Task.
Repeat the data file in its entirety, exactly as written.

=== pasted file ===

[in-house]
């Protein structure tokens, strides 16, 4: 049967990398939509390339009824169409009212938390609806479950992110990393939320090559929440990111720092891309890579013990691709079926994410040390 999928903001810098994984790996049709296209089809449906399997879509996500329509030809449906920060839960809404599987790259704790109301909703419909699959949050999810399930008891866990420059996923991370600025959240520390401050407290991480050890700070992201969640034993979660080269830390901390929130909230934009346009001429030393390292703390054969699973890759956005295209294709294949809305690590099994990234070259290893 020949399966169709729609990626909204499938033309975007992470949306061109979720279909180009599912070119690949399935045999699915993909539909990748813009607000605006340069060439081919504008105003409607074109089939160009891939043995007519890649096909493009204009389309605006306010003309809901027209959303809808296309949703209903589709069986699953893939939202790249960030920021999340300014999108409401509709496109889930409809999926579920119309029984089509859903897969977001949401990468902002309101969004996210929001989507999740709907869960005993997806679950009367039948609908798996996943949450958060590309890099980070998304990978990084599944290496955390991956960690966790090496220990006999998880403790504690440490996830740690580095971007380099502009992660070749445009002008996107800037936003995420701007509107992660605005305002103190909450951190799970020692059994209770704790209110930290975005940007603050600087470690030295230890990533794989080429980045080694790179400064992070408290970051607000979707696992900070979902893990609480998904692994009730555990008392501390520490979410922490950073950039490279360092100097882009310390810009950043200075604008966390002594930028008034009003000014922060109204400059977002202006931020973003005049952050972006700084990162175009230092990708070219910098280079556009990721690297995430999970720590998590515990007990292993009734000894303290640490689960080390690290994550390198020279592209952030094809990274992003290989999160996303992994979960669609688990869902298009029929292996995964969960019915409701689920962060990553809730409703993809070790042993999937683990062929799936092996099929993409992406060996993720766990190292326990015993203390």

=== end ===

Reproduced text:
[in-house]
């Protein structure tokens, strides 16, 4: 049967990398939509390339009824169409009212938390609806479950992110990393939320090559929440990111720092891309890579013990691709079926994410040390 999928903001810098994984790996049709296209089809449906399997879509996500329509030809449906920060839960809404599987790259704790109301909703419909699959949050999810399930008891866990420059996923991370600025959240520390401050407290991480050890700070992201969640034993979660080269830390901390929130909230934009346009001429030393390292703390054969699973890759956005295209294709294949809305690590099994990234070259290893 020949399966169709729609990626909204499938033309975007992470949306061109979720279909180009599912070119690949399935045999699915993909539909990748813009607000605006340069060439081919504008105003409607074109089939160009891939043995007519890649096909493009204009389309605006306010003309809901027209959303809808296309949703209903589709069986699953893939939202790249960030920021999340300014999108409401509709496109889930409809999926579920119309029984089509859903897969977001949401990468902002309101969004996210929001989507999740709907869960005993997806679950009367039948609908798996996943949450958060590309890099980070998304990978990084599944290496955390991956960690966790090496220990006999998880403790504690440490996830740690580095971007380099502009992660070749445009002008996107800037936003995420701007509107992660605005305002103190909450951190799970020692059994209770704790209110930290975005940007603050600087470690030295230890990533794989080429980045080694790179400064992070408290970051607000979707696992900070979902893990609480998904692994009730555990008392501390520490979410922490950073950039490279360092100097882009310390810009950043200075604008966390002594930028008034009003000014922060109204400059977002202006931020973003005049952050972006700084990162175009230092990708070219910098280079556009990721690297995430999970720590998590515990007990292993009734000894303290640490689960080390690290994550390198020279592209952030094809990274992003290989999160996303992994979960669609688990869902298009029929292996995964969960019915409701689920962060990553809730409703993809070790042993999937683990062929799936092996099929993409992406060996993720766990190292326990015993203390």